I recently watched The Hours again.  I hadn’t watched it in a few years, but I had goosebumps from the very first frame.  Everything about that film is sublime perfection: the actors, the script, the score, the direction.  Every detail is handled with such care and attention.  I remember the first time I saw it, and as I walked out of the movie theatre with my mother, I said, “I want to do that.  You never catch those women acting.”  It’s a complete tour de force for female actresses and SO inspiring.

It’s not that I don’t love musical theatre, I do, but I’ve always had a passion for films.  Sometimes, I think I know more about what’s going on in the film industry than I do about the musical theatre industry.  I’m not saying that’s good or bad, I’m just saying that it makes me wonder where my priorities lie sometimes.  Then again, I’ll have moments where all I want to do is musical theatre.

It’s very confusing being an artist sometimes.  We’re controlled by impulses, and not always by sound logic.  I don’t think that’s a bad thing, do you?

I don’t want to move to Los Angeles right now.  I’m a New York person, but I can’t deny that I have had thoughts recently about visiting there now that I’m older, just to see what it’s like.  I DO want to do film, and that is based in California, so at some point, I’m probably going to have to go out west if I want to get serious about the movie industry.

(sigh) It’s all a little up in the air, but that’s the nature of being an artist, isn’t it?

So I kind of went off the grid…

I’m baaaaaaaaaack.

Finally.

Once again, life has kept me from writing, something which I genuinely enjoy doing, but always seem to cut back on as soon as I get busy.

And boy have I been busy the last several months.

In August, I took a much-needed vacation with my family down to sunny Orlando, Florida to check out the Wizarding World of Harry Potter at Universal Studios Islands of Adventure (Phew!  That’s a mouthful.).  As an intense Potter fan, I cried with joy as I stepped inside Hogsmeade Village and spotted the Hogwarts Castle looming in the distance.  I went within the first six weeks of the park’s official opening, so it was packed with visitors (lots especially from the U.K.), but I still enjoyed myself greatly.  I’ll post a full review of the park at another date, but I can tell you that I pretty much never wanted to leave.  It is a truly magical place, and I am so pleased with the attention-to-detail and care with which Universal constructed it.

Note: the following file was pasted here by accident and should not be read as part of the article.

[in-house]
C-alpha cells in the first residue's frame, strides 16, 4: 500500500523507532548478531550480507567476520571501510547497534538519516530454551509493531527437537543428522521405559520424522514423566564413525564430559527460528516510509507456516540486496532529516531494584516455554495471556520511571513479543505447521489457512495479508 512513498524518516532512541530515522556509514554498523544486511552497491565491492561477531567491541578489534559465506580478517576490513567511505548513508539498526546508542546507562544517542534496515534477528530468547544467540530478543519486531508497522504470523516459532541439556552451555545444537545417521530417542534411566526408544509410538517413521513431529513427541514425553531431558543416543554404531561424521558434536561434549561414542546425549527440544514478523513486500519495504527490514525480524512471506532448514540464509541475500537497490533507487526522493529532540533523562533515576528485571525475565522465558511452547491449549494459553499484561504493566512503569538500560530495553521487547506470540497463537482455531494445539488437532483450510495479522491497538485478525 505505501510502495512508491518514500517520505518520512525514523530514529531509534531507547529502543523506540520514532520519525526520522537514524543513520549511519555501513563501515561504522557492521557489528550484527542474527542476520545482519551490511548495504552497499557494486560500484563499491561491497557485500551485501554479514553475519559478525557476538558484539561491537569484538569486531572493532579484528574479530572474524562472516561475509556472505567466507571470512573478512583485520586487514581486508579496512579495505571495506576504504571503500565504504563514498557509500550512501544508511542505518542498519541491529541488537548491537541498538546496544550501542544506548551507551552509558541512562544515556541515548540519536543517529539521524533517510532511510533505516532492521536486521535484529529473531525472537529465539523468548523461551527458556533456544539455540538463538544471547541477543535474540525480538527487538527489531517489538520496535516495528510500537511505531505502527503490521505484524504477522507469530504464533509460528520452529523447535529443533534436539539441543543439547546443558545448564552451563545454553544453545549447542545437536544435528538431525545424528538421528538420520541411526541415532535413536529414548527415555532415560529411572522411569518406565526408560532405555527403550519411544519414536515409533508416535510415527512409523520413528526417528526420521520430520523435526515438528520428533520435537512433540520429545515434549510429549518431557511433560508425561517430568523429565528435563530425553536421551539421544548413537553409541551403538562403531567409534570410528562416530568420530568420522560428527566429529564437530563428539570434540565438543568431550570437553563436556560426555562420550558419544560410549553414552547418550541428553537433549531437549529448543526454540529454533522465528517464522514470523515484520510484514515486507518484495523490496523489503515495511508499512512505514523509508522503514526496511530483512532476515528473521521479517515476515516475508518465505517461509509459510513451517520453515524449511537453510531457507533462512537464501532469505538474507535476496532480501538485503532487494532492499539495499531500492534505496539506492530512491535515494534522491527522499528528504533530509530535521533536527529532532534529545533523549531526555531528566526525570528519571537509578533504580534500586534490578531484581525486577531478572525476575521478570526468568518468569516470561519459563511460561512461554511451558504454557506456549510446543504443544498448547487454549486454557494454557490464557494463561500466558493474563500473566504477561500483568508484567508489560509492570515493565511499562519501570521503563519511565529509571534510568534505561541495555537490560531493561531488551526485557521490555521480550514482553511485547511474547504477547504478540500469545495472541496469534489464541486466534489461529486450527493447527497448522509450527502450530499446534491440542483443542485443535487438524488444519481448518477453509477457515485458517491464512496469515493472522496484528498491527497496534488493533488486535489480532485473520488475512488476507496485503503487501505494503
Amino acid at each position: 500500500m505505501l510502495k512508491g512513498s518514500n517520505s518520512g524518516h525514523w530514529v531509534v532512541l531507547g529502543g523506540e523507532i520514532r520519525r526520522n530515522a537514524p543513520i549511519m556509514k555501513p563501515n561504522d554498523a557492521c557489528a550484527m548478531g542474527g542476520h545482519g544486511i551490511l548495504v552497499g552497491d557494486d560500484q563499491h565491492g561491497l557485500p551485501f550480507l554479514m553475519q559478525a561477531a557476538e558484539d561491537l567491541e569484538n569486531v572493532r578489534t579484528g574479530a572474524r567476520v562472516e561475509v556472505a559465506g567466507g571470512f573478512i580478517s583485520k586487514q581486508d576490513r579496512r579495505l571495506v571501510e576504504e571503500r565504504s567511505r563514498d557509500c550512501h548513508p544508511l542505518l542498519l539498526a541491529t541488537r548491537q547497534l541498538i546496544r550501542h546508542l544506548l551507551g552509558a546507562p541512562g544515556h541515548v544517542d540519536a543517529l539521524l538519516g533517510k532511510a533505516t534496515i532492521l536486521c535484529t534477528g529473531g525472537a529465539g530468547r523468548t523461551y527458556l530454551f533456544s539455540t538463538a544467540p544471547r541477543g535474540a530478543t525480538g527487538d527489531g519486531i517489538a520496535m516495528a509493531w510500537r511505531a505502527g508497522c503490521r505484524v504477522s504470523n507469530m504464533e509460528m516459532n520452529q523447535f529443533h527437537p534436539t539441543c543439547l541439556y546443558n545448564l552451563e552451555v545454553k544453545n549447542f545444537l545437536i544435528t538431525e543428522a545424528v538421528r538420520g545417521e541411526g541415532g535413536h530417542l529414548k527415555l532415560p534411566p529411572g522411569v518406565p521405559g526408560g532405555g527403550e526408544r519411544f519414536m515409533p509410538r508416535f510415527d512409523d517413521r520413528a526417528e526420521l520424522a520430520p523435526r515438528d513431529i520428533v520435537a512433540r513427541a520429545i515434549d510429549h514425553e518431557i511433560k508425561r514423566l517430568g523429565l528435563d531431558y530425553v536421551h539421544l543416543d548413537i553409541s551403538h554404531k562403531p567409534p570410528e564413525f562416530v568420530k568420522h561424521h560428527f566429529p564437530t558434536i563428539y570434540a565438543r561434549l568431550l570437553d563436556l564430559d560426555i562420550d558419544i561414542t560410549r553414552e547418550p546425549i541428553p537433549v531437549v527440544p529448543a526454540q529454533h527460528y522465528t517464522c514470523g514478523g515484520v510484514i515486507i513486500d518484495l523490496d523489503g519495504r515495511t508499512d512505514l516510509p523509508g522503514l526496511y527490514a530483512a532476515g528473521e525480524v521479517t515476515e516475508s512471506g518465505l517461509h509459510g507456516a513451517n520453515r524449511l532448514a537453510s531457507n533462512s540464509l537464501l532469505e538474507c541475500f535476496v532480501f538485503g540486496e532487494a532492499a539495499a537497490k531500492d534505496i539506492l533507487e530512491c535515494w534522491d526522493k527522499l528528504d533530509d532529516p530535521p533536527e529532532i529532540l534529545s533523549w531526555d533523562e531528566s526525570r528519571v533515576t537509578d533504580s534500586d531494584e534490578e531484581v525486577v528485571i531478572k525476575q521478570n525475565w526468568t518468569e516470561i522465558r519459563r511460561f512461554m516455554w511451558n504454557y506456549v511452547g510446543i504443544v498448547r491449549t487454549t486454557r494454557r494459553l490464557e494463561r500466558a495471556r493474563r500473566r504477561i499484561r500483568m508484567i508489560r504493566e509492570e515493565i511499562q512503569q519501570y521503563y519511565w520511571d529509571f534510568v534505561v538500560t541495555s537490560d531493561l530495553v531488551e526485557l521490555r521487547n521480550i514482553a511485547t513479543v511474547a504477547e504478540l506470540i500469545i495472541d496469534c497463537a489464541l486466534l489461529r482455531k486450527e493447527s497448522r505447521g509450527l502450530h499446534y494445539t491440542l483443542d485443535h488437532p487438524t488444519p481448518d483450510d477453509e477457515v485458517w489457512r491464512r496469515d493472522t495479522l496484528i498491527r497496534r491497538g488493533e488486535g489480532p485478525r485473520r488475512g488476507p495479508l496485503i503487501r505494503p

The other major thing that has kept me from my electronic prose is that I recently finished up playing the lead role of Margaret Johnson in the Light in the Piazza at OCU.  We started rehearsals the first weekend of school and the show ran the last weekend of September with a tour performance the first weekend of October.  The whole process was so beautiful and unexpected.  When I auditioned, I never expected to be cast let alone cast as Margaret, one of my dream roles.  As rehearsals went along, I fell in love with the role, the show, and most of all, the cast.  We became incredibly close, basically a big family.  It’s a feeling I’ve never experienced working on a show, at least to the degree of intensity that it has been on Piazza.  Every single person had my back the entire time and still has my back now.  It is such a special show, and I know I’ll carry it in my heart every day for the rest of my life.  I cannot say that about other shows I’ve been in and other casts I’ve worked with, but this one is different.

To be quite honest, I think doing Piazza changed my life.  It made me more confident in my abilities as an artist and certainly taught me a lot about the importance of unconditional love.  I cannot thank my cast and crew (and also incredible orchestra) enough for all they did for me.  I had the time of my life.  I hope I get to play Margaret again when I’m a little older, because she’s a woman I so admire and love.

The show originally premiered on Broadway back in 2005 starring pre-Glee Matthew Morrison, OCU alumna Kelli O’Hara, and Tony Award-winner Victoria Clark.  If you’ve never heard of it, please do yourself a favor and check it out.  It is a lovely, romantic, heartfelt musical that I consider one of the best of this past decade (obviously I’m biased, but it is SO much better than something like Legally Blonde or Tarzan).

I solemnly swear to be a better blogger now that life has calmed down.  Hold me to that, PLEASE.  hahaha.